An electrochemical process to grow an attractive and corrosion resistant oxide layer on steel, first reported by H.L. Hollis in 1899 [1]. This is an attractive solution to prevent fresh water staining or corrosion of steel. With additional sealing or top-coating, the anodized layer can also reduce saltwater corrosion. To optimize the steelanodizing process for your application, please contact:

Professor T.D. Burleigh, PhD & PE
Materials & Metallurgical Engineering Dept.
New Mexico Tech, Socorrro, NM 87801 USA
1-575-835-5831 , burleigh(at)

Videos and Images from the SteelAnodize process:

(If the images do not display properly, please go to

"How to Anodize Steel" may been seen at
This video describes the methods developed by Prof. Burleigh and his students for anodizing steel in hot caustic electrolytes. This process is the subject of two publications. The anodized layer is a nano-porous magnetite film that is adherent to the surface. The reflection of light from the top and bottom surfaces of the oxide film create a dichromic color that changes with viewing angle.

The dichroic oxide film has been grown on 1010 steel in 1 minute increments in 50% KOH solution at 70 C and +2.0 V vs. the steel counter electrode. (Fig 4 in Burleigh et al [2]).

A Damascus steel knife blade has been etched and then steelanodized. The different compositions of steel and the different heat treatments reflect different colors.

A dichroic knife blade made from layered carbon steel has been steelanodized. The steel layers have different compositions, which grow different oxide thicknesses, and therefore reflect different colors, giving the steel the rainbow appearance.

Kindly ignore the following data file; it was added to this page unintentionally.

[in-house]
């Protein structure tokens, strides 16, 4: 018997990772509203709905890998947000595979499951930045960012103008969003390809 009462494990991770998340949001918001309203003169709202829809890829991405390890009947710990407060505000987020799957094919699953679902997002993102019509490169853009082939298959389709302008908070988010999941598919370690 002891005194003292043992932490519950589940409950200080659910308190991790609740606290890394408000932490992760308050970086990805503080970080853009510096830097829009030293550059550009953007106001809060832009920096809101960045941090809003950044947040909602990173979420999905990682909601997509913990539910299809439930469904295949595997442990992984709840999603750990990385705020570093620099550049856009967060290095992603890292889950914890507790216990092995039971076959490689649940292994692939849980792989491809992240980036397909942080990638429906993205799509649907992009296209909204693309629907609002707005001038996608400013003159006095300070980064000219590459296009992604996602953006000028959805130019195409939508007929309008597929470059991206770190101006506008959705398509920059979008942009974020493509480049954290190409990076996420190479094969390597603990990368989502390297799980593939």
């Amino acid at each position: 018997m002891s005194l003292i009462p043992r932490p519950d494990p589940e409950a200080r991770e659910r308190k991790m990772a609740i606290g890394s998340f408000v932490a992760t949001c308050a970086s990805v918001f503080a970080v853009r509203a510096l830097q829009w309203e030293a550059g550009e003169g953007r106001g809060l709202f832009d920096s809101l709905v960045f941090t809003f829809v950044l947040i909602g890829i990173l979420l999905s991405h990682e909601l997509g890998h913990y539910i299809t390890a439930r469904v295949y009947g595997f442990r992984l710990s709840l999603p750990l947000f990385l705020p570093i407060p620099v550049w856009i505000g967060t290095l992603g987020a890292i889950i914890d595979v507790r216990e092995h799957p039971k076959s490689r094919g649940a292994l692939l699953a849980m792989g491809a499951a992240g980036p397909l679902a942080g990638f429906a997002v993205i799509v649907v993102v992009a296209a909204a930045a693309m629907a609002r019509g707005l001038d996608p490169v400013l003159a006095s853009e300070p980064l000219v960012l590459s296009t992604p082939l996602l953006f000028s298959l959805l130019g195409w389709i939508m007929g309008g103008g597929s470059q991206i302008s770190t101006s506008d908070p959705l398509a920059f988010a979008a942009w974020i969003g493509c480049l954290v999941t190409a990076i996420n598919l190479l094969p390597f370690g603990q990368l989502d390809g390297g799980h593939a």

SEM cross-section of the anodic film grown on steel at 50 C and +2.2 V. (Fig 3a in Burleigh et al [3]).

FESEM of the fractured oxide (70 C and +2.5 V) showing the nano-porous hollow channels. (Fig 8a in Burleigh et al [3]).

A model of the nano-porous magnetite (Fe3O4) channels which compose the anodic oxide. (Fig 10 in Burleigh et al [3]).

The steelanodizing provides corrosion protection against pure water. The four steel panels are shown after four weeks of partial immersion in 100 mL 18 MegaOhm-cm water after the water had evaporated. The far left panel was wet polished to 600 grit SiC prior to testing. The middle left panel was partially steelanodized. The two right panels were fully steelanodized at 50 C and +3.0 V, and at 70 C and +2.1 V respectively. (related to Fig 17 in Burleigh et al [3]).

The steelanodizing provides corrosion protection against aerated saltwater if the pores are sealed with WD-40. The graph shows the reduction in the corrosion rate of steel with the different surface treatments. (Fig 18 in Burleigh et al [3]).

The steelanodizing can provide a large variety of different oxide films, depending on the temperature and the applied voltage. (Fig 1 in Burleigh et al [3]).


1. H.L. Hollis, "Method of Applying Preservative Coating to Objects or Structures of Iron or Steel," U.S.A. Patent No. 621084 (March 14, 1899).

2. T.D. Burleigh, T.C. Dotson, K.T. Dotson, S.J. Gabay, T. Sloan, S.G. Ferrell, "Anodizing Steel in KOH and NaOH Solutions," Journal of the Electrochemical Society (Oct. 2007), 154, 10, 579-586. AnodizedJECS2007.pdf

3. T.D. Burleigh, P. Schmuki and S. Virtanen, "Properties of the Nanoporous Anodic Oxide Electrochemically Grown on Steel in Hot 50% NaOH." Journal of the Electrochemical Society, (Jan 2009), 156, 1, C45-C53. ECS_Burleigh2009.pdf
For more information please contact Dr. T.D. Burleigh at: burleigh(at)

Related links: "Burleigh Corrosion Consultants LLC,"

End of Page